Scientists at Yale University published a fascinating study last week in Proceedings of the National Academy of Science that may have applications in the field of biomimetics, also referred to as biomimicry.
The researchers were able to create a structural change in butterfly wings that shifted their colour from brown to violet using “artificial” selection in less than a year and only six generations of the species Bycylus anynana. I don’t like the term artificial selection because it implies humans and our activities are somehow apart from, outside of or above nature, but that is a digression that could be the topic for its own column.
Biomimetics is the imitation of models, systems and elements of nature for the purpose of solving human problems. One of my favourite examples of this is the invention of Velcro. The Swiss inventor of Velcro was inspired to create it after returning from a hike covered in burrs. On inspecting the seed-bearing pod under his microscope, he noted it was covered in tiny, sturdy hooks that allowed them to securely attach themselves to the tiny loops of fabric in his pants. Today, Velcro is ubiquitous, often taking the place of laces, zippers, buttons, elastics and has myriad other uses.
Biomimetics has been used in everything from aerospace to communications technology to architecture. One beautiful example is the 2003 Gherkin Tower in London modelled after the Venus flower basket sponge. With its lattice-like exoskeleton and bullet shape the sponge efficiently disperses the stresses of strong water currents as the tower does high winds.
Evolution has an amazing capacity for engineering optimal solutions to problems such as transporting seeds to new fertile growing grounds, keeping sponges stable in strong currents and the light-refracting structure of butterfly wings, which frequently provides the fragile creatures with excellent camouflage. The light refracting properties of butterfly wings has been used in the past to design better digital displays. Of course, evolution also has the luxury of virtually limitless time.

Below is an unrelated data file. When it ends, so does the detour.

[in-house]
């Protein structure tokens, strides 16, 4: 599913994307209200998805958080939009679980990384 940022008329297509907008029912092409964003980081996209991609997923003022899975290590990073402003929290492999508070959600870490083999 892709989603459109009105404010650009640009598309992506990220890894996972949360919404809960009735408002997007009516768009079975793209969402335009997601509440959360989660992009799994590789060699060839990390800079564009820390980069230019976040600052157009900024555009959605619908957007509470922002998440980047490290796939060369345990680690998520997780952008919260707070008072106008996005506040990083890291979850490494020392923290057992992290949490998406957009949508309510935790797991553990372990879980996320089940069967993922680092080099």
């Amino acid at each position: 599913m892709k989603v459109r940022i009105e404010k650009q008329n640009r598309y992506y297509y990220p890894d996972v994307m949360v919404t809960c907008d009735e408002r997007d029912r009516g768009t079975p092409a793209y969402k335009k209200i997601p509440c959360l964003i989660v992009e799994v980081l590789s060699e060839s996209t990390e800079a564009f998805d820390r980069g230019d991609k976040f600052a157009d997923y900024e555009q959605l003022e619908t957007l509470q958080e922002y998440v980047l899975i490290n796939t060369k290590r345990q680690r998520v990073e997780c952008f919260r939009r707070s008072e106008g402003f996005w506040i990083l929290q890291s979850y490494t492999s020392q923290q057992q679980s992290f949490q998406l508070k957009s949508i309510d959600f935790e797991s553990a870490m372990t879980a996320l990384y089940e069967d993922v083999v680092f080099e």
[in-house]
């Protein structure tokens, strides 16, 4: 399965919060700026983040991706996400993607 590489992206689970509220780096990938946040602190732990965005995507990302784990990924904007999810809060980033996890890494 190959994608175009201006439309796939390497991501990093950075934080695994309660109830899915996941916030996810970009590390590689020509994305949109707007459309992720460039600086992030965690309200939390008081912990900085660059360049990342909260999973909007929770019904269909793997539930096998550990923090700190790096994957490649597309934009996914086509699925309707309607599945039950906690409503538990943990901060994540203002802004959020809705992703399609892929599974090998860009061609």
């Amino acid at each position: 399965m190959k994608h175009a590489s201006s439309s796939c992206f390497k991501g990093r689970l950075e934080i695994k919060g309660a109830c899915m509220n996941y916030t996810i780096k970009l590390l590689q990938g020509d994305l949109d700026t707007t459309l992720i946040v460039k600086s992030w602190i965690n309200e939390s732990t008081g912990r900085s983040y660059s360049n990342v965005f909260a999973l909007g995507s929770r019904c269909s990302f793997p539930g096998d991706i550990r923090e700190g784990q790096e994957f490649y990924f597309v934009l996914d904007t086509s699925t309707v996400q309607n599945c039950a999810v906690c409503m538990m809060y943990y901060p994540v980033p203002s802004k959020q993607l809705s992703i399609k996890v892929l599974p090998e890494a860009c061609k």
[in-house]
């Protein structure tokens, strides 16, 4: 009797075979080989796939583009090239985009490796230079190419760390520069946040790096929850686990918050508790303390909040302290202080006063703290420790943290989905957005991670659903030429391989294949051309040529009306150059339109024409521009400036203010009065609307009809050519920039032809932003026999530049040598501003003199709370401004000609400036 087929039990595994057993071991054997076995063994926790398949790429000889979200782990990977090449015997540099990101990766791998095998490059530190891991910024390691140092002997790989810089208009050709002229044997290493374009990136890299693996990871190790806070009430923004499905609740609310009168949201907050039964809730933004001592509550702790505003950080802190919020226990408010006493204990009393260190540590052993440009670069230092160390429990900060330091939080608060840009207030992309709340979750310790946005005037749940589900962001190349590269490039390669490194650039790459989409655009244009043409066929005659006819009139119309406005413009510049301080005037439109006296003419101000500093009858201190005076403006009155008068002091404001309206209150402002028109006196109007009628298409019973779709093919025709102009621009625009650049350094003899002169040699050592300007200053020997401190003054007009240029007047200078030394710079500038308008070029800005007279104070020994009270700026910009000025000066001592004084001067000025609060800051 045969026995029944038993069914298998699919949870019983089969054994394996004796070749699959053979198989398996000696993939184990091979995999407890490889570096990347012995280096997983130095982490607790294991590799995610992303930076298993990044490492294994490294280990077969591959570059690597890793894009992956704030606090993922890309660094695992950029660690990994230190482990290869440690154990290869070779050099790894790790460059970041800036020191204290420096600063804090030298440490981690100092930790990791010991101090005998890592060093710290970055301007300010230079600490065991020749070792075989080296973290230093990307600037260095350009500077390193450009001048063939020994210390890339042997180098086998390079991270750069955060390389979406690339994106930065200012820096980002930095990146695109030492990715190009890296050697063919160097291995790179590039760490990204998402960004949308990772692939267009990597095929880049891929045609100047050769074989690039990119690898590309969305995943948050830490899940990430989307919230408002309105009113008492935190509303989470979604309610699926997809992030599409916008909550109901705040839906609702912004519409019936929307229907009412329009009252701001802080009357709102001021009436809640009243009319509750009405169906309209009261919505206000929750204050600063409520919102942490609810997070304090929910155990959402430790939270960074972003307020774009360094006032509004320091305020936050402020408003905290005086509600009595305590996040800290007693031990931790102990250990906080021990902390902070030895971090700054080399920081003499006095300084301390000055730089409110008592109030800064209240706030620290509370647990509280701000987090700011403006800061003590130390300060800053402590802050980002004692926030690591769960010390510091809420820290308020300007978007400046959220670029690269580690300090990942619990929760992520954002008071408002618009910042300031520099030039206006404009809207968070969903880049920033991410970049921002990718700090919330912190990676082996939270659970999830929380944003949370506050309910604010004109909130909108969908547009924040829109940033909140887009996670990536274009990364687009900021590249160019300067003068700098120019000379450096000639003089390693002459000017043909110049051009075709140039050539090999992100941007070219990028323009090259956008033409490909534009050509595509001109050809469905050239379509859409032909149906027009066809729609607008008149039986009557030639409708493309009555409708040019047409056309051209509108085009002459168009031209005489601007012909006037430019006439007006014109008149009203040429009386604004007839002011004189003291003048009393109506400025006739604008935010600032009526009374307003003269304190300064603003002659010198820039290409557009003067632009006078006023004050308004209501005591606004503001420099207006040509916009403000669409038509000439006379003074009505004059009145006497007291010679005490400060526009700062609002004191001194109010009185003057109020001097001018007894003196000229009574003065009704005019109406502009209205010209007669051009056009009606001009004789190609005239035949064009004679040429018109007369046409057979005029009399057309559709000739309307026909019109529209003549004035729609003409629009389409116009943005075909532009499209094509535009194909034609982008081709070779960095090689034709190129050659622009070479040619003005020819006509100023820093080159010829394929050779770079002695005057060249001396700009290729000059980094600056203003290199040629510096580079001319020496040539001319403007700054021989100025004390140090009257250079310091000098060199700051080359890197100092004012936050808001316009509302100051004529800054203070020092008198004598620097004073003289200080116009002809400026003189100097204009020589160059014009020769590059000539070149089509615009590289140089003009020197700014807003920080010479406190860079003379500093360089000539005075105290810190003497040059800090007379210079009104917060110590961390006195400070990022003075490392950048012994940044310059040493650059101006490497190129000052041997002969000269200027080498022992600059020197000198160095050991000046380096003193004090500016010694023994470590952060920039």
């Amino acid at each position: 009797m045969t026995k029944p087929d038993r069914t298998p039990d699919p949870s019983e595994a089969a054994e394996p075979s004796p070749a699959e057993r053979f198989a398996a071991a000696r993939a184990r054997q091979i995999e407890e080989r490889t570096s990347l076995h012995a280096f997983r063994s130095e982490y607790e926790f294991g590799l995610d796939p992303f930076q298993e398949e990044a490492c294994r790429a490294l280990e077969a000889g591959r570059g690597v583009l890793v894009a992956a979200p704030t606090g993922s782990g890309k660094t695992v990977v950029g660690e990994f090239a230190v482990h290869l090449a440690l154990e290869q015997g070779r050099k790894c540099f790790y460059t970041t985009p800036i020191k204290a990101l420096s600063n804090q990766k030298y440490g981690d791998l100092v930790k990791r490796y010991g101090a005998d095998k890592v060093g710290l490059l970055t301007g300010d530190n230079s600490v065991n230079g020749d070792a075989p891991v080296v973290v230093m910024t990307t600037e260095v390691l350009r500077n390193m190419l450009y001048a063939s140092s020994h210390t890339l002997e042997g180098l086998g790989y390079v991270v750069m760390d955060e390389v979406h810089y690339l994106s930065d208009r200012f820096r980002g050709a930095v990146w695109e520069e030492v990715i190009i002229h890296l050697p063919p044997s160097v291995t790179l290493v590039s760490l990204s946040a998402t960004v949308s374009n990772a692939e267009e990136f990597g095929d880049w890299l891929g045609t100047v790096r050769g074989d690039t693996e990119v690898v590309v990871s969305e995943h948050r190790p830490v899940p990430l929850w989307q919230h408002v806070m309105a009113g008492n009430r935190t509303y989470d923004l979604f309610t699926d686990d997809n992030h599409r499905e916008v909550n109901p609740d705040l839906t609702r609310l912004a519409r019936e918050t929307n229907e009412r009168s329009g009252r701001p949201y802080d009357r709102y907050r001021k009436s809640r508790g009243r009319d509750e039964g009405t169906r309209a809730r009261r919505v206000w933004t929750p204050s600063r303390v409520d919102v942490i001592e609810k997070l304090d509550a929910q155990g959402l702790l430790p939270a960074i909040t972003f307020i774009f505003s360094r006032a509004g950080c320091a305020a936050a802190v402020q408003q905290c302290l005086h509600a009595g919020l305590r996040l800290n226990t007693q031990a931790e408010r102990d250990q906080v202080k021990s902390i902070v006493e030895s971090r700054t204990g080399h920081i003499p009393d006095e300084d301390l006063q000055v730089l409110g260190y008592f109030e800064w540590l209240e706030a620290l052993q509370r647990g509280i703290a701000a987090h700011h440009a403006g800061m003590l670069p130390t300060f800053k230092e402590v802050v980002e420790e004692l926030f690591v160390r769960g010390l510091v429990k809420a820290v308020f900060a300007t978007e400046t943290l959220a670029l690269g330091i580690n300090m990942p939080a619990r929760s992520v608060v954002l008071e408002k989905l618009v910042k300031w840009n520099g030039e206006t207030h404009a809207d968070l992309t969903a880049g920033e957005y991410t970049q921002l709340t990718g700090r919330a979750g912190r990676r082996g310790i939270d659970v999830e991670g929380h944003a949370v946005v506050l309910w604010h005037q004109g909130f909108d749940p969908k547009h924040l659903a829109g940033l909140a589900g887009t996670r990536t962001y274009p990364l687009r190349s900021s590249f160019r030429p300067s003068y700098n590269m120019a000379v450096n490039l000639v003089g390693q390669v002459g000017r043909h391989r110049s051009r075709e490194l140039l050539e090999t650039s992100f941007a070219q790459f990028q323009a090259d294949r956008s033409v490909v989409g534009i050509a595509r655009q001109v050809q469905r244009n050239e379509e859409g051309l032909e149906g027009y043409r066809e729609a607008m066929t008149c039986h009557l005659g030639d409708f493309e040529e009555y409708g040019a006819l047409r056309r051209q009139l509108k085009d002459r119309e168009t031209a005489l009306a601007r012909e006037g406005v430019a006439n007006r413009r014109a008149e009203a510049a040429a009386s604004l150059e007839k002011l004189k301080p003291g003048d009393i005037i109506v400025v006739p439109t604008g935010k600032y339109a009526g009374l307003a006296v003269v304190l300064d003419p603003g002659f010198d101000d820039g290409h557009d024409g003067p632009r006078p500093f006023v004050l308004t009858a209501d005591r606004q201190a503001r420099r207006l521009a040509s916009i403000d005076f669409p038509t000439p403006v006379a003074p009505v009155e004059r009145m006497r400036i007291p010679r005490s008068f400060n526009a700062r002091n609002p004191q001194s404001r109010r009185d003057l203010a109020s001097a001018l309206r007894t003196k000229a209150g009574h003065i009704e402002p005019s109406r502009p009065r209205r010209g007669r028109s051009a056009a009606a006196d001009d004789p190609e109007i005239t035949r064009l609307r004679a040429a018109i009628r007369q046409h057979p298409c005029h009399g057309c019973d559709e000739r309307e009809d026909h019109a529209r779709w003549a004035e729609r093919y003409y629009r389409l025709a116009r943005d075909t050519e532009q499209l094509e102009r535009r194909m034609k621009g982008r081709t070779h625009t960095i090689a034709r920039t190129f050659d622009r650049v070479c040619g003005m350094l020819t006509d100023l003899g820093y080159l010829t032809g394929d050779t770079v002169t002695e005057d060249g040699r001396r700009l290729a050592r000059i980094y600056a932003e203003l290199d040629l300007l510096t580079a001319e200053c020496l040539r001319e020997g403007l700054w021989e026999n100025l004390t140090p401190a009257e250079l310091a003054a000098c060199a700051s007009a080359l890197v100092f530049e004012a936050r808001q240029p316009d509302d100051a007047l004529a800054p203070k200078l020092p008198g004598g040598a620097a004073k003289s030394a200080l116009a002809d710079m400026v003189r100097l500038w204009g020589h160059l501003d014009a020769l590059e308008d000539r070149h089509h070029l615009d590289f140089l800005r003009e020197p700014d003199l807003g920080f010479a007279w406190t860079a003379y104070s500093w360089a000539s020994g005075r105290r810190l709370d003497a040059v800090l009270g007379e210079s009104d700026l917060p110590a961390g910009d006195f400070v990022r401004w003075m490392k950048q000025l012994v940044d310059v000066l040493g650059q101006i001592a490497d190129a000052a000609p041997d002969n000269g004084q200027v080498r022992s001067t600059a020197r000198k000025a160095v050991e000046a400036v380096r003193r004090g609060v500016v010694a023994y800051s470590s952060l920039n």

“Today, materials engineers are making complex materials to perform multiple functions,” said Hui Cao, a professor of applied physics who worked on the project. “The parameter space for the design of such materials is huge, so it is not easy to search for the optimal design. This is why we can learn from nature, which has obtained the optimal solutions in many cases via natural evolution over millions of years.”
I’m not entirely sure if Bicyclus anynana would want to be violet instead of brown, but one of the reasons the researchers chose Bicyclus anynana is because its cousin species have made the transition twice independently.
There are various mechanisms that produce colour in nature. In the case of the Bicyclus genus of butterfly it is the structure of the scales on the wing that refract light. By producing thicker scales through selective breeding in such a short time, the Yale team showed butterfly populations harbour high levels of genetic variation regulating scale thickness that allow them to react very quickly to changing selective pressures.
Another great example of this is the urban peppered moth. Before the industrial revolution 98 per cent of the species Biston betularia had a light, mottled colouring that provided good camouflage against predators, namely birds. The remainder of the population had uniform dark colouring. By the end of the industrial revolution the population distribution was reversed with only five per cent retaining the original light, mottled look.
It has been posited that as the light surfaces the moths tended to rest on became darkened by soot and the death of light coloured lichens due to acid rain, the dark ones gained the advantage of camouflage the light ones had originally enjoyed.
Evolution “skeptics” tried to discredit this classic example of evolution in action back in the late 1990s, mainly by attacking bird predation as the selective pressure for the shift in colour. The example stands up to scrutiny, however, both through observation of population distribution in more and less polluted woods as well as experimental data.
In any event evolution never stops teaching us, both about the world in general and how we can harness its awesome diversity in our human endeavours.